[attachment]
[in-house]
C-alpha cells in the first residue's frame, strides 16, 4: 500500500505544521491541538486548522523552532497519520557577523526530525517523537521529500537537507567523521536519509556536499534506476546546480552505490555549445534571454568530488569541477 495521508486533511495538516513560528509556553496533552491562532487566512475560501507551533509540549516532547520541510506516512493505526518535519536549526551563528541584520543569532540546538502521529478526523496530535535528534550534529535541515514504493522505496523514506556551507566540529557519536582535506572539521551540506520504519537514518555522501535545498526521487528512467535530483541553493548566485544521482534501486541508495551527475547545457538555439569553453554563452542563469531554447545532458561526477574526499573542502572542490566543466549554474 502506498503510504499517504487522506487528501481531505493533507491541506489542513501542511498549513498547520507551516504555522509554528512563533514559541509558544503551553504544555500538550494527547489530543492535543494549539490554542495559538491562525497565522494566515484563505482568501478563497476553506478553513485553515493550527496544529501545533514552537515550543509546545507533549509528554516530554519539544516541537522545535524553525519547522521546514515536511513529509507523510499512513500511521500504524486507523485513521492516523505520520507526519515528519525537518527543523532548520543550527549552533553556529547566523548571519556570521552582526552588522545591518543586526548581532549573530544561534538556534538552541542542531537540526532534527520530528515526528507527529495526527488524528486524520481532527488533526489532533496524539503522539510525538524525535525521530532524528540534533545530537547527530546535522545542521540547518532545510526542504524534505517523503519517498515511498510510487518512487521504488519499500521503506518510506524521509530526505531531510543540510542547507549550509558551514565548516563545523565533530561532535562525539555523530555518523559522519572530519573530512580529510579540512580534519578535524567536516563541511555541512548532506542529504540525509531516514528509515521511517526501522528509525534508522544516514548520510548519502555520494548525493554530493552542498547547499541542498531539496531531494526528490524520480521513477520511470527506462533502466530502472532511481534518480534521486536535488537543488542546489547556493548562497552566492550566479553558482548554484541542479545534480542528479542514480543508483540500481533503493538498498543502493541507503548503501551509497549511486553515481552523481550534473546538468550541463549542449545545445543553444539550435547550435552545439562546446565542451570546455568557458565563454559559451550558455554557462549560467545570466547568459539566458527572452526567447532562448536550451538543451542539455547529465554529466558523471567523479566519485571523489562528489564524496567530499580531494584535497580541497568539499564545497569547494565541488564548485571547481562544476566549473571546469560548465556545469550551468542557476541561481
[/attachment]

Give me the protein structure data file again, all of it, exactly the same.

[in-house]
C-alpha cells in the first residue's frame, strides 16, 4: 500500500505544521491541538486548522523552532497519520557577523526530525517523537521529500537537507567523521536519509556536499534506476546546480552505490555549445534571454568530488569541477 495521508486533511495538516513560528509556553496533552491562532487566512475560501507551533509540549516532547520541510506516512493505526518535519536549526551563528541584520543569532540546538502521529478526523496530535535528534550534529535541515514504493522505496523514506556551507566540529557519536582535506572539521551540506520504519537514518555522501535545498526521487528512467535530483541553493548566485544521482534501486541508495551527475547545457538555439569553453554563452542563469531554447545532458561526477574526499573542502572542490566543466549554474 502506498503510504499517504487522506487528501481531505493533507491541506489542513501542511498549513498547520507551516504555522509554528512563533514559541509558544503551553504544555500538550494527547489530543492535543494549539490554542495559538491562525497565522494566515484563505482568501478563497476553506478553513485553515493550527496544529501545533514552537515550543509546545507533549509528554516530554519539544516541537522545535524553525519547522521546514515536511513529509507523510499512513500511521500504524486507523485513521492516523505520520507526519515528519525537518527543523532548520543550527549552533553556529547566523548571519556570521552582526552588522545591518543586526548581532549573530544561534538556534538552541542542531537540526532534527520530528515526528507527529495526527488524528486524520481532527488533526489532533496524539503522539510525538524525535525521530532524528540534533545530537547527530546535522545542521540547518532545510526542504524534505517523503519517498515511498510510487518512487521504488519499500521503506518510506524521509530526505531531510543540510542547507549550509558551514565548516563545523565533530561532535562525539555523530555518523559522519572530519573530512580529510579540512580534519578535524567536516563541511555541512548532506542529504540525509531516514528509515521511517526501522528509525534508522544516514548520510548519502555520494548525493554530493552542498547547499541542498531539496531531494526528490524520480521513477520511470527506462533502466530502472532511481534518480534521486536535488537543488542546489547556493548562497552566492550566479553558482548554484541542479545534480542528479542514480543508483540500481533503493538498498543502493541507503548503501551509497549511486553515481552523481550534473546538468550541463549542449545545445543553444539550435547550435552545439562546446565542451570546455568557458565563454559559451550558455554557462549560467545570466547568459539566458527572452526567447532562448536550451538543451542539455547529465554529466558523471567523479566519485571523489562528489564524496567530499580531494584535497580541497568539499564545497569547494565541488564548485571547481562544476566549473571546469560548465556545469550551468542557476541561481